How does one access the "completion value" of the program through an IIFE anyway?

$ node -e '(function(){console.log("completed");return 3})();'
completed

$ echo $?
0

I can't get it to work.

(Edited to mention IIFE)

@nolanlawson

This comment has been minimized.

Copy link

commented Sep 16, 2016

@kzc Just ran a benchmark to test (see more comments in #886 (comment)), and both Chakra and V8 optimize for the !function(){}() style. In fact both engines optimize for !function(){}(), (function(){})(), and (function(){}()). Made a mistake, see #886 (comment), only Chakra optimizes for this

What's unoptimized is the UMD-style (or Browserify-style/Webpack-style/etc.) case where the function is passed in to another function. If you wrap parens around the function, though, you can get the optimization.

So in short this has nothing to do with IIFEs and everything to do with parens around immediately-invoked functions (however they may get invoked).

@rvanvelzen

This comment has been minimized.

Copy link
Collaborator Author

commented Sep 16, 2016

@kzc an example would be inlined event handlers, which can be minified:

<a onclick="(function () { return false; })()">

After minification with negate_iife, the return value here would be true instead of false.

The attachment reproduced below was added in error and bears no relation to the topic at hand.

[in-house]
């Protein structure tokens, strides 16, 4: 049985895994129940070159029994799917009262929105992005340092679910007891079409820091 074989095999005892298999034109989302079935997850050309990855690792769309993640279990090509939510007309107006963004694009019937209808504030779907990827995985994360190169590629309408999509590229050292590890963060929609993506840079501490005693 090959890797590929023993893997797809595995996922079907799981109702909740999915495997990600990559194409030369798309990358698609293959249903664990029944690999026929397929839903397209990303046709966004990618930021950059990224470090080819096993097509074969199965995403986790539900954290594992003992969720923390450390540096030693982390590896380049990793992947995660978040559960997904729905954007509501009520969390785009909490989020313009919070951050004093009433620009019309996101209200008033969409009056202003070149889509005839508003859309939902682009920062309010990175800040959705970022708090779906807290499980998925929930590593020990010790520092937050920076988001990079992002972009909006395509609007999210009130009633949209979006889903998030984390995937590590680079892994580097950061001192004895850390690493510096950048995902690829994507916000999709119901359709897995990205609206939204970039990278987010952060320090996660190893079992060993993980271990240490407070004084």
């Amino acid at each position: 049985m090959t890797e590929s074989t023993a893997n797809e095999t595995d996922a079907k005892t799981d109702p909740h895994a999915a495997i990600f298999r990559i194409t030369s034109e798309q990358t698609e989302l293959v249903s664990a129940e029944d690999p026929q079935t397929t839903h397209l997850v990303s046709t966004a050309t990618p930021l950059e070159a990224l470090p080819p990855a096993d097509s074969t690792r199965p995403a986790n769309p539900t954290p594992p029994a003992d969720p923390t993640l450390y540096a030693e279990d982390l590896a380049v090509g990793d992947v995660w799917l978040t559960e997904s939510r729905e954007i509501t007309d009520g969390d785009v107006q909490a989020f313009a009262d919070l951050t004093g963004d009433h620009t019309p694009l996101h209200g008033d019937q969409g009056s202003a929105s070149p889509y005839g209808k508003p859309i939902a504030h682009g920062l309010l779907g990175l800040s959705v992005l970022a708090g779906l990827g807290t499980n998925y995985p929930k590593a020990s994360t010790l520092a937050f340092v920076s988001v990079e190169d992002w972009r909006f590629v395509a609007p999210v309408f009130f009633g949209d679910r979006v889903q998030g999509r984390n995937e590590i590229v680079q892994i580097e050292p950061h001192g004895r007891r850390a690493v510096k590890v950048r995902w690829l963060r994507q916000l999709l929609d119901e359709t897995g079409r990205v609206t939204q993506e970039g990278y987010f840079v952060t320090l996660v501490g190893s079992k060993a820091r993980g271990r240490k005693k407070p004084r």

Granted, this is easily mitigated by disabled negate_iife, but I believe that our default configuration should work for these cases.

rvanvelzen added a commit to rvanvelzen/UglifyJS2 that referenced this issue Sep 16, 2016

@kzc

This comment has been minimized.

Copy link
Contributor

commented Sep 16, 2016

@rvanvelzen Thanks for explanation.

@alexlamsl does html-minifier uglify inlined JS code within HTML as per comment above?

@alexlamsl

This comment has been minimized.

Copy link
Collaborator

commented Sep 16, 2016

@kzc yes it does, by wrapping the code around !function(){...} before passing to uglify-js, then unwrap the minifier result afterwards.

So whilst the example above would produce the wrong result as stated, the more common form of <a onclick="return false"> works as expected, i.e. <a onclick=return!1>

@kzc

This comment has been minimized.

Copy link
Contributor

commented Sep 16, 2016

@alexlamsl Thanks for confirming that uglify is used in the wild in that scenario.

@kzc

This comment has been minimized.

Copy link
Contributor

commented Sep 16, 2016

Using the example cited above:

<a onclick="(function () { return false; })()">

It may be better if the negate_iife optimization were to use + rather than ! as in:

+function(){return!1}()

because although the return value is converted to a number, at least the "truthiness" of the return value remains the same:

+false == 0

+true == 1
@kzc

This comment has been minimized.

Copy link
Contributor

commented Sep 16, 2016

Ignore my last post above. A lesser wrong is still wrong. :-)

And Microsoft Edge browser reportedly optimizes the ! IIFEs.

@nolanlawson

This comment has been minimized.

Copy link

commented Sep 17, 2016

Yes, based on my updated benchmark (#886 (comment)), only Chakra optimizes for ! IIFEs. The blog post you linked to about Chakra specifically optimizing for Uglify patterns is correct.

Also, according to the new benchmark it seems ! IIFEs hurt performance in SpiderMonkey and V8 (not sure about JSC). So you could see this either as a bug in those engines or a bug in Uglify.